How Do They Work?

    The process begins with a checkup and consultation to determine if you’re a good candidate for Invisalign or similar clear aligner system. After you have been confirmed as a good candidate, the doctor will digitally scan your teeth and custom fit you for a series of clear, BPA-free plastic aligners. At the next appointment, you will receive your first batch of trays. Your doctor will ensure a proper fit, answer any questions you have, and let you know what to expect going forward. From there, you will have to wear your aligners between 20 and 22 hours per day. As you wear the trays and swap them out for a new set every two weeks, your teeth will gradually shift into the correct, straighter position over time. While aligners alone are sufficient in most cases, some patients might need to have raised “buttons” attached to the surface of teeth to help provide extra traction for teeth to shift. Throughout the treatment, you will have to return to the dentist’s office about once every six to eight weeks to have your progress evaluated and received the new sets of aligners you’ll be using until the following appointment.

    How Do I Care for My Teeth During Clear Aligner Treatment?

    As mentioned, your aligners need to be worn for at least 20 hours each day; really, the only times they should be removed are when you’re eating, drinking hot beverages (the heat can warp the shape of the trays), or brushing your teeth. Since the plastic aligners completely cover your teeth, it’s very important that you brush your teeth after each meal or snack to make sure that there isn’t any food trapped against them. Even after a clear aligner treatment is completed, most patients will have to continue to wear a nighttime retainer to maintain the results they’ve achieved.

    What Are the Advantages of Clear Aligners Versus Traditional Braces?

    In addition to the benefit of straighter teeth that all orthodontic devices can deliver, there are several significant advantages that clear aligners have over traditional braces:

    • Plastic aligners are a transparent orthodontic device that’s almost imperceptible.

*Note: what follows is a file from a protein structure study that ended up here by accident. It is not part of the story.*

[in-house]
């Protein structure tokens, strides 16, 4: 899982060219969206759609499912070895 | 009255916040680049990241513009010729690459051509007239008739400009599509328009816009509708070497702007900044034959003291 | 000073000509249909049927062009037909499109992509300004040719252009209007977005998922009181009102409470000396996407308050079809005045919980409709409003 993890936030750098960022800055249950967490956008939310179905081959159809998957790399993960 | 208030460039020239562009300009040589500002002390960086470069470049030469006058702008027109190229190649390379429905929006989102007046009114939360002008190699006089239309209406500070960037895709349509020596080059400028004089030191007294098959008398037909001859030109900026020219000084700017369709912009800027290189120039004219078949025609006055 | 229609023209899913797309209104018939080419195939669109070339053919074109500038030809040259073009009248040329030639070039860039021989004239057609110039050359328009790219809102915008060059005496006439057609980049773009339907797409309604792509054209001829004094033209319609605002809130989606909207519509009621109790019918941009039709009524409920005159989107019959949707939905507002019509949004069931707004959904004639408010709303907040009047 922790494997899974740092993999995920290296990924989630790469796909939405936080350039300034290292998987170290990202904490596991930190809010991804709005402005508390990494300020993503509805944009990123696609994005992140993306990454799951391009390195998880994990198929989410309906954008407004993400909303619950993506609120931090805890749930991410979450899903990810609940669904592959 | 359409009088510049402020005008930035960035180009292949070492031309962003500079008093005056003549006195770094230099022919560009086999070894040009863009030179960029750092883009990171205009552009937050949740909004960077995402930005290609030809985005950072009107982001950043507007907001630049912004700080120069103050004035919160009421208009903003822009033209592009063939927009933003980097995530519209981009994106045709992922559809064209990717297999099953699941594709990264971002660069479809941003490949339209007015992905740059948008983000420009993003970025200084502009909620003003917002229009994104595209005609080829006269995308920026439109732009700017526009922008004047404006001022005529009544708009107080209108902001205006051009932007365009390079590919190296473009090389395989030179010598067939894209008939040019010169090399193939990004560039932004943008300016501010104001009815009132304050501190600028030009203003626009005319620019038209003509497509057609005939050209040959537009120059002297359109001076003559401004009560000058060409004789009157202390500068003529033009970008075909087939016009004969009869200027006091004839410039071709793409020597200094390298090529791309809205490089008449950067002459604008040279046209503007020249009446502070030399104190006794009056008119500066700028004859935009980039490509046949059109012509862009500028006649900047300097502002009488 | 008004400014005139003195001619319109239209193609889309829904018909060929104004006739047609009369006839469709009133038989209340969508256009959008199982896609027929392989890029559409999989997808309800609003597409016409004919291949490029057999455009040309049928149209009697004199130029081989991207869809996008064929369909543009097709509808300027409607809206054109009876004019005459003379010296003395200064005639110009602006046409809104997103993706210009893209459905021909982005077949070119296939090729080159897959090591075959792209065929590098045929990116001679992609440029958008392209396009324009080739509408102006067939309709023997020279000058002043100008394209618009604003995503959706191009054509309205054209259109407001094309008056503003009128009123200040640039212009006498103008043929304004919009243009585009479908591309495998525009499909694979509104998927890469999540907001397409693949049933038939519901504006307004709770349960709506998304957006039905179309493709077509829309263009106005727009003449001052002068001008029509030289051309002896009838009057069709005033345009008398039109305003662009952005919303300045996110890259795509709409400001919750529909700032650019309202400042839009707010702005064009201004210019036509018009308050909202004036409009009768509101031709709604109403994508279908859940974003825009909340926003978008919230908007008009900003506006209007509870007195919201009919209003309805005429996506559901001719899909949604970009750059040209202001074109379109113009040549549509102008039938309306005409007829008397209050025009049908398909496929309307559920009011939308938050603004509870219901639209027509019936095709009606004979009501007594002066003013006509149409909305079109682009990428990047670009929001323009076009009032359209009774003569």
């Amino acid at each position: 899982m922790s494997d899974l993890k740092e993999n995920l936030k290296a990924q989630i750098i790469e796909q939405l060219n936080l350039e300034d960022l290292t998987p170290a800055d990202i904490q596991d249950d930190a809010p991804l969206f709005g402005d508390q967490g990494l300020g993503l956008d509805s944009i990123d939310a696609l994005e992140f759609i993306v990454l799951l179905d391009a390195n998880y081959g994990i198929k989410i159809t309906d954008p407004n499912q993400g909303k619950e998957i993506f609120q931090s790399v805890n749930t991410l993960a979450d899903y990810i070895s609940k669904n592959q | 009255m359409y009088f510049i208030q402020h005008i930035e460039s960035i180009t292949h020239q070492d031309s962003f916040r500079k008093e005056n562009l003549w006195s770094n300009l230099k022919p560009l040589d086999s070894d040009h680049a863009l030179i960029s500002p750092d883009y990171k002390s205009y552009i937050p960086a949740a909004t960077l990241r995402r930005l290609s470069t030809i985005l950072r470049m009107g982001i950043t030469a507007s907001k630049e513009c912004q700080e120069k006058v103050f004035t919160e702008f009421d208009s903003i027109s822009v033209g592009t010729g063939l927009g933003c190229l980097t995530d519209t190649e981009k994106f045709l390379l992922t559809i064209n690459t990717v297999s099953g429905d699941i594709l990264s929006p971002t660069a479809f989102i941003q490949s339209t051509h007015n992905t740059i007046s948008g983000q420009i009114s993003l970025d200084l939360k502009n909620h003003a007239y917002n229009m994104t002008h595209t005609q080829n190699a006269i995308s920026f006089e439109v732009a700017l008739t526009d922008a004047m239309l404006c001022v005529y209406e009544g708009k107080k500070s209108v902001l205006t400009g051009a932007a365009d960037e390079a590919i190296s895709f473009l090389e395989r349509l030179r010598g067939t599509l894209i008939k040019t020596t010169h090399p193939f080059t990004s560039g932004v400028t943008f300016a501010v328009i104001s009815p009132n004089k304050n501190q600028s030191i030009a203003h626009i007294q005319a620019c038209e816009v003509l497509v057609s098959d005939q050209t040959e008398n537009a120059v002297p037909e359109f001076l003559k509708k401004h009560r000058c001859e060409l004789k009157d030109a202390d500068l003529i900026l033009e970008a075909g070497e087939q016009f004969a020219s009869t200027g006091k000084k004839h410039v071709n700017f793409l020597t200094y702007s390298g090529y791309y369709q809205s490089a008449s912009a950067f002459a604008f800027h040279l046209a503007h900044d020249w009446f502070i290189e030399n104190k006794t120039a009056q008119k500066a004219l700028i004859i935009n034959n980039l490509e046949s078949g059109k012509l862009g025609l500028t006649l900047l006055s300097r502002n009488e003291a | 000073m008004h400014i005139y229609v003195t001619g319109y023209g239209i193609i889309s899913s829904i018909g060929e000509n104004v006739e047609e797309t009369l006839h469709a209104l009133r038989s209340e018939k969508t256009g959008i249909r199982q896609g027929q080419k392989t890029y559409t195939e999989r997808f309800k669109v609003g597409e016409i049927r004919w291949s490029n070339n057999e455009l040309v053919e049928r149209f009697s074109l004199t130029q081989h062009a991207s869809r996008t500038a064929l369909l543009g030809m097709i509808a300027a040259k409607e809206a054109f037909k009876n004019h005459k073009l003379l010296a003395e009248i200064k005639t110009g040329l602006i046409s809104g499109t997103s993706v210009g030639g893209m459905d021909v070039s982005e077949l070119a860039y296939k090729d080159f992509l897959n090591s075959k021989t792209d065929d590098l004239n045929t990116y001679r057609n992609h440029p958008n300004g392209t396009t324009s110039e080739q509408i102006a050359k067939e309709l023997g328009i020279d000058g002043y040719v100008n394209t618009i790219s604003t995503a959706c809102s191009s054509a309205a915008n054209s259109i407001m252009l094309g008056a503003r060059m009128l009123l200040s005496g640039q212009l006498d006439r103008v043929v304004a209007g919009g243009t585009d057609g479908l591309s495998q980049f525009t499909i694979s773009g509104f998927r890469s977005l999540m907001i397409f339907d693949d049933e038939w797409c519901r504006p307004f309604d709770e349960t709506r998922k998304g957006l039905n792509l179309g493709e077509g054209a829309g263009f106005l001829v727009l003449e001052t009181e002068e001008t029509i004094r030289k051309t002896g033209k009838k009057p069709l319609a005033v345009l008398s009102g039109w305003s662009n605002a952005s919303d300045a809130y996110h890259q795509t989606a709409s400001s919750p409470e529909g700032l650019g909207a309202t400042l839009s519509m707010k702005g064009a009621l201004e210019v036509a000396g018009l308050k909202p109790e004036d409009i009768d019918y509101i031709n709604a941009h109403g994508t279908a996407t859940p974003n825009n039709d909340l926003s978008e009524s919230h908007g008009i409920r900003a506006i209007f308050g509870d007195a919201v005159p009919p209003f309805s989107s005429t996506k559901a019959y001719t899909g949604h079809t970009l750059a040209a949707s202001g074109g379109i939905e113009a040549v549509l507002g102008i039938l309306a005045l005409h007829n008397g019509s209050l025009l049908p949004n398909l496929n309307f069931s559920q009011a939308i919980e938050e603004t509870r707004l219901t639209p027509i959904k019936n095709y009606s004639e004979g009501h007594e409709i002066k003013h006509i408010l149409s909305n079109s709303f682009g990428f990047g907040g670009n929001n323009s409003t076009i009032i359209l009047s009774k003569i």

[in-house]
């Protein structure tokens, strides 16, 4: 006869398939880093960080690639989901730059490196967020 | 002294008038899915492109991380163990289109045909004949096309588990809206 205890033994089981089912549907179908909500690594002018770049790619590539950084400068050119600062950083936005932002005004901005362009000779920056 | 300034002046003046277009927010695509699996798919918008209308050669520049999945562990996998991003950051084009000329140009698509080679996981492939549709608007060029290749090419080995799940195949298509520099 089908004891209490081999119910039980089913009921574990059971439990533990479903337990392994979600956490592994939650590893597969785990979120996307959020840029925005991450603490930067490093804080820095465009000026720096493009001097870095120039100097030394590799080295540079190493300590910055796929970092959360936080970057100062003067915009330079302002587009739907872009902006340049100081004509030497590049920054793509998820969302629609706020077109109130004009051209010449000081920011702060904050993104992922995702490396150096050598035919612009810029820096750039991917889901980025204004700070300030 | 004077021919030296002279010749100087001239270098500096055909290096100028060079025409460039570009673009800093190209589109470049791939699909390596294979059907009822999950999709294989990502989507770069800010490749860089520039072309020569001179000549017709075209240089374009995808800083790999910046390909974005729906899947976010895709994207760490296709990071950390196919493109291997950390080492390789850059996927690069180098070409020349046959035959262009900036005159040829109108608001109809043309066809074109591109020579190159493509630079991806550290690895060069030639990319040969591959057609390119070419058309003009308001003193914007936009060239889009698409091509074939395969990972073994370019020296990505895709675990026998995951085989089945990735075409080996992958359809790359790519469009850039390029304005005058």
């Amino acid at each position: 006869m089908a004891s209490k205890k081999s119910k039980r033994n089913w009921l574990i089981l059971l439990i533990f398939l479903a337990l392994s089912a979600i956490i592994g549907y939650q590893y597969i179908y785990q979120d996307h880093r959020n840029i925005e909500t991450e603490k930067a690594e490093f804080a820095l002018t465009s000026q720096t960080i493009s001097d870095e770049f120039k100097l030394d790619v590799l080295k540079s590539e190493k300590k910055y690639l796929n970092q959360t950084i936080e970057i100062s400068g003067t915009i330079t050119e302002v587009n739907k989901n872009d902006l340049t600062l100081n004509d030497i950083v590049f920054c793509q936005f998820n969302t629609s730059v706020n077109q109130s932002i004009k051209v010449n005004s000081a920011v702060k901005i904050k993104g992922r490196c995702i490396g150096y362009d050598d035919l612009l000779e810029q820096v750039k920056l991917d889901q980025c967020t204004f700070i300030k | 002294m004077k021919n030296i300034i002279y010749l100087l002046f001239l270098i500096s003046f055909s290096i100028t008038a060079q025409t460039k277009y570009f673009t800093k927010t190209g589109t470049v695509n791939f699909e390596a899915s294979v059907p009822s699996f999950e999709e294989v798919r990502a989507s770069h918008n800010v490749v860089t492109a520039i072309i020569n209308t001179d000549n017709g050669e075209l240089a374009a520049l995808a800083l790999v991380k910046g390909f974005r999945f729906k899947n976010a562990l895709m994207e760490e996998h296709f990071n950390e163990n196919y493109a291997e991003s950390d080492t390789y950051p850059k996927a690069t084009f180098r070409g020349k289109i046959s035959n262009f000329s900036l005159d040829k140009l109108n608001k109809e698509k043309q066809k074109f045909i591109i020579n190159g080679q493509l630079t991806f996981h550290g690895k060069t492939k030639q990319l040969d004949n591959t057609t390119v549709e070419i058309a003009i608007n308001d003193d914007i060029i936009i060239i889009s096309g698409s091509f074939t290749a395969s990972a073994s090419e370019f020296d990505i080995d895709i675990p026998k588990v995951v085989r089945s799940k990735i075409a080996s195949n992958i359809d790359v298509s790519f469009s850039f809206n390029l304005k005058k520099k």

• Removable trays allow you to continue to eat all of your favorite foods during treatment.
    • Smooth plastic of aligners allows you to continue to be active in all the sports you love without worry of cuts and other injury to the inside of the mouth.
    • Aligners mean you’ll never have to deal with broken brackets or wires, so you can avoid emergency appointments altogether.
    • Removable trays allow you to keep brushing and flossing as you normally do throughout the treatment process.

    What Kinds of Tooth and Bite Issues Can Be Corrected with Clear Aligners?

    Beyond the normal straightening of crooked teeth, Invisalign and other clear aligners can help correct a number of issues:

    • Overbite
    • Underbite
    • Crossbite
    • Open bite
    • Gaps in the teeth
    • Overcrowding
    • Mix of baby & permanent teeth

    Until fairly recently, metal braces were almost always superior to clear aligners when it came to handling these orthodontic issues. However, Invisalign and other companies have continued to innovate and produce technology that now delivers results that are comparable to metal braces.

    How Long Do Clear Aligners Take to Straighten Teeth and Correct Bite Issues?

    The length of time required to completely achieve a person’s orthodontic goals with Invisalign or similar clear aligners is – as is the case with metal braces – going to vary a great deal depending on the particular issues being addressed. Some individuals’ teeth can be completely straightened in as short as six months. For certain issues, like overcrowding, the treatment can take 24 months or longer. As a fairly broad rule, most clear aligner treatments take between 9 and 18 months to complete.

    How Much Do Clear Aligner Treatments Cost?

    As with treatment time for clear braces, treatment cost will likewise vary considerably depending on your particular circumstances. The major factors affecting the cost to you include your oral health, how much orthodontic work needs to be done, where you live, and how much your insurance will cover. Without factoring in any coverage from insurance, you can expect to pay anywhere from about $3,500 to around $8,000 for Invisalign or a similar clear aligner treatment — the average cost a little over $5,000. Compare those numbers to the $3,000 to $7,000 most people pay for metal braces, with a similar average cost of $5,000.